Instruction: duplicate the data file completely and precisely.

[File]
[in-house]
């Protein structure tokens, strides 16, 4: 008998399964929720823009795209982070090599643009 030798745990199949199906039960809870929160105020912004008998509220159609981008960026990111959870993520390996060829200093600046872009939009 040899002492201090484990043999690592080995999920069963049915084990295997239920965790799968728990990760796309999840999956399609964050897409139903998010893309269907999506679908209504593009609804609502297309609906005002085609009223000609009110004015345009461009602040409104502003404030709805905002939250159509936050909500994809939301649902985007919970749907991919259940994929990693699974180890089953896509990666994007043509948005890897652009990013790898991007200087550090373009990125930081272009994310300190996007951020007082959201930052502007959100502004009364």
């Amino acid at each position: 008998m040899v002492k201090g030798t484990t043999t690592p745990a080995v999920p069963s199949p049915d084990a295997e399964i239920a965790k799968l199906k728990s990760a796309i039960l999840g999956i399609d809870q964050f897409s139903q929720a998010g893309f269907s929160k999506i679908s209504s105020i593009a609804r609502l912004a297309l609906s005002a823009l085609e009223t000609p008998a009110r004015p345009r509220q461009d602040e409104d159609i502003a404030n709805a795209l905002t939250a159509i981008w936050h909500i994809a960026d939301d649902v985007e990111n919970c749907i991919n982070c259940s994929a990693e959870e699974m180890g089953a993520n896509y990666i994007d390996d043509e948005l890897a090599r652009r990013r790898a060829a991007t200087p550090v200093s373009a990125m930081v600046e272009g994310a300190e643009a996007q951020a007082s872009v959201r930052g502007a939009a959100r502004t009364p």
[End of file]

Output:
[in-house]
């Protein structure tokens, strides 16, 4: 008998399964929720823009795209982070090599643009 030798745990199949199906039960809870929160105020912004008998509220159609981008960026990111959870993520390996060829200093600046872009939009 040899002492201090484990043999690592080995999920069963049915084990295997239920965790799968728990990760796309999840999956399609964050897409139903998010893309269907999506679908209504593009609804609502297309609906005002085609009223000609009110004015345009461009602040409104502003404030709805905002939250159509936050909500994809939301649902985007919970749907991919259940994929990693699974180890089953896509990666994007043509948005890897652009990013790898991007200087550090373009990125930081272009994310300190996007951020007082959201930052502007959100502004009364």
């Amino acid at each position: 008998m040899v002492k201090g030798t484990t043999t690592p745990a080995v999920p069963s199949p049915d084990a295997e399964i239920a965790k799968l199906k728990s990760a796309i039960l999840g999956i399609d809870q964050f897409s139903q929720a998010g893309f269907s929160k999506i679908s209504s105020i593009a609804r609502l912004a297309l609906s005002a823009l085609e009223t000609p008998a009110r004015p345009r509220q461009d602040e409104d159609i502003a404030n709805a795209l905002t939250a159509i981008w936050h909500i994809a960026d939301d649902v985007e990111n919970c749907i991919n982070c259940s994929a990693e959870e699974m180890g089953a993520n896509y990666i994007d390996d043509e948005l890897a090599r652009r990013r790898a060829a991007t200087p550090v200093s373009a990125m930081v600046e272009g994310a300190e643009a996007q951020a007082s872009v959201r930052g502007a939009a959100r502004t009364p």